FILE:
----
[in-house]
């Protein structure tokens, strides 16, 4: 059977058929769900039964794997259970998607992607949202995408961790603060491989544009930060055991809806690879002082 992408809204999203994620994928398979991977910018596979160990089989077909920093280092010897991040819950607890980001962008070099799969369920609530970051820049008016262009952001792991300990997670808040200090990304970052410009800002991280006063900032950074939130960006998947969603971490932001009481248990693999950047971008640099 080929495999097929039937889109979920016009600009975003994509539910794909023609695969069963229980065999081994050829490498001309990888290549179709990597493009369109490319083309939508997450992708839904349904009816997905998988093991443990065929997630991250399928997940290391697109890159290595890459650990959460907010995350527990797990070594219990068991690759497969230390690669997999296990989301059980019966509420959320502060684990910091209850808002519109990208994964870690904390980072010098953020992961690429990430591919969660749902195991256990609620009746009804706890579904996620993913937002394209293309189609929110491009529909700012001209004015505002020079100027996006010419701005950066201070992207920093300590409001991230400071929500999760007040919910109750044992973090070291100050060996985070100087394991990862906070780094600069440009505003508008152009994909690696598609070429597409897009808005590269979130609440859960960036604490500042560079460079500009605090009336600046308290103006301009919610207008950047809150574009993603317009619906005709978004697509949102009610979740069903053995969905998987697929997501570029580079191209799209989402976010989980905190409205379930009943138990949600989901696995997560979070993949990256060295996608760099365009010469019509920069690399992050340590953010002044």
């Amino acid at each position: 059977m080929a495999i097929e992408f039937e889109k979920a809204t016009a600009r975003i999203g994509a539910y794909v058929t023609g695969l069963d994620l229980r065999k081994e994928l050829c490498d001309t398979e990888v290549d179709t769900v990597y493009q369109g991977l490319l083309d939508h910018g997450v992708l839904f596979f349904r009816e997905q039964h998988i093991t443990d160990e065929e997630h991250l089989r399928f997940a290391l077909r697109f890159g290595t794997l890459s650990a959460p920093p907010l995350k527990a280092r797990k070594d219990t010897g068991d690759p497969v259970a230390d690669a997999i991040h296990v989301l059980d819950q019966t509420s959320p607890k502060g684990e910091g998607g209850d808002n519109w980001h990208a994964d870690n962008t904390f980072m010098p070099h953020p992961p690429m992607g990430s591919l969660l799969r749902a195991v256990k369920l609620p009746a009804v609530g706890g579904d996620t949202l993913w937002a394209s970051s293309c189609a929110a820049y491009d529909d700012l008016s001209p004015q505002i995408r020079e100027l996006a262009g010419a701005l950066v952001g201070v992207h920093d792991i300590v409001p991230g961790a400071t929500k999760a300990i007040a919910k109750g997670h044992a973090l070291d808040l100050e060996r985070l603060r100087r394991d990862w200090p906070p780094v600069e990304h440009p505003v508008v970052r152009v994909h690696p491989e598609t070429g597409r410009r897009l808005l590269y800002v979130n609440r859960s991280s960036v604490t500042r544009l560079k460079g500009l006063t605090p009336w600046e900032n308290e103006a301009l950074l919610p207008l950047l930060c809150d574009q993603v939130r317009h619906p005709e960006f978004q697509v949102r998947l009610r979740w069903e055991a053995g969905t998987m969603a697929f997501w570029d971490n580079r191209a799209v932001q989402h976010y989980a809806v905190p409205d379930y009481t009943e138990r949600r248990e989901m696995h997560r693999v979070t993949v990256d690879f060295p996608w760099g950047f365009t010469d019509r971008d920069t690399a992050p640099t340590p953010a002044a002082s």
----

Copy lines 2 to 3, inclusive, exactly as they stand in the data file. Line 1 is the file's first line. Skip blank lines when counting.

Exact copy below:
């Protein structure tokens, strides 16, 4: 059977058929769900039964794997259970998607992607949202995408961790603060491989544009930060055991809806690879002082 992408809204999203994620994928398979991977910018596979160990089989077909920093280092010897991040819950607890980001962008070099799969369920609530970051820049008016262009952001792991300990997670808040200090990304970052410009800002991280006063900032950074939130960006998947969603971490932001009481248990693999950047971008640099 080929495999097929039937889109979920016009600009975003994509539910794909023609695969069963229980065999081994050829490498001309990888290549179709990597493009369109490319083309939508997450992708839904349904009816997905998988093991443990065929997630991250399928997940290391697109890159290595890459650990959460907010995350527990797990070594219990068991690759497969230390690669997999296990989301059980019966509420959320502060684990910091209850808002519109990208994964870690904390980072010098953020992961690429990430591919969660749902195991256990609620009746009804706890579904996620993913937002394209293309189609929110491009529909700012001209004015505002020079100027996006010419701005950066201070992207920093300590409001991230400071929500999760007040919910109750044992973090070291100050060996985070100087394991990862906070780094600069440009505003508008152009994909690696598609070429597409897009808005590269979130609440859960960036604490500042560079460079500009605090009336600046308290103006301009919610207008950047809150574009993603317009619906005709978004697509949102009610979740069903053995969905998987697929997501570029580079191209799209989402976010989980905190409205379930009943138990949600989901696995997560979070993949990256060295996608760099365009010469019509920069690399992050340590953010002044």
């Amino acid at each position: 059977m080929a495999i097929e992408f039937e889109k979920a809204t016009a600009r975003i999203g994509a539910y794909v058929t023609g695969l069963d994620l229980r065999k081994e994928l050829c490498d001309t398979e990888v290549d179709t769900v990597y493009q369109g991977l490319l083309d939508h910018g997450v992708l839904f596979f349904r009816e997905q039964h998988i093991t443990d160990e065929e997630h991250l089989r399928f997940a290391l077909r697109f890159g290595t794997l890459s650990a959460p920093p907010l995350k527990a280092r797990k070594d219990t010897g068991d690759p497969v259970a230390d690669a997999i991040h296990v989301l059980d819950q019966t509420s959320p607890k502060g684990e910091g998607g209850d808002n519109w980001h990208a994964d870690n962008t904390f980072m010098p070099h953020p992961p690429m992607g990430s591919l969660l799969r749902a195991v256990k369920l609620p009746a009804v609530g706890g579904d996620t949202l993913w937002a394209s970051s293309c189609a929110a820049y491009d529909d700012l008016s001209p004015q505002i995408r020079e100027l996006a262009g010419a701005l950066v952001g201070v992207h920093d792991i300590v409001p991230g961790a400071t929500k999760a300990i007040a919910k109750g997670h044992a973090l070291d808040l100050e060996r985070l603060r100087r394991d990862w200090p906070p780094v600069e990304h440009p505003v508008v970052r152009v994909h690696p491989e598609t070429g597409r410009r897009l808005l590269y800002v979130n609440r859960s991280s960036v604490t500042r544009l560079k460079g500009l006063t605090p009336w600046e900032n308290e103006a301009l950074l919610p207008l950047l930060c809150d574009q993603v939130r317009h619906p005709e960006f978004q697509v949102r998947l009610r979740w069903e055991a053995g969905t998987m969603a697929f997501w570029d971490n580079r191209a799209v932001q989402h976010y989980a809806v905190p409205d379930y009481t009943e138990r949600r248990e989901m696995h997560r693999v979070t993949v990256d690879f060295p996608w760099g950047f365009t010469d019509r971008d920069t690399a992050p640099t340590p953010a002044a002082s």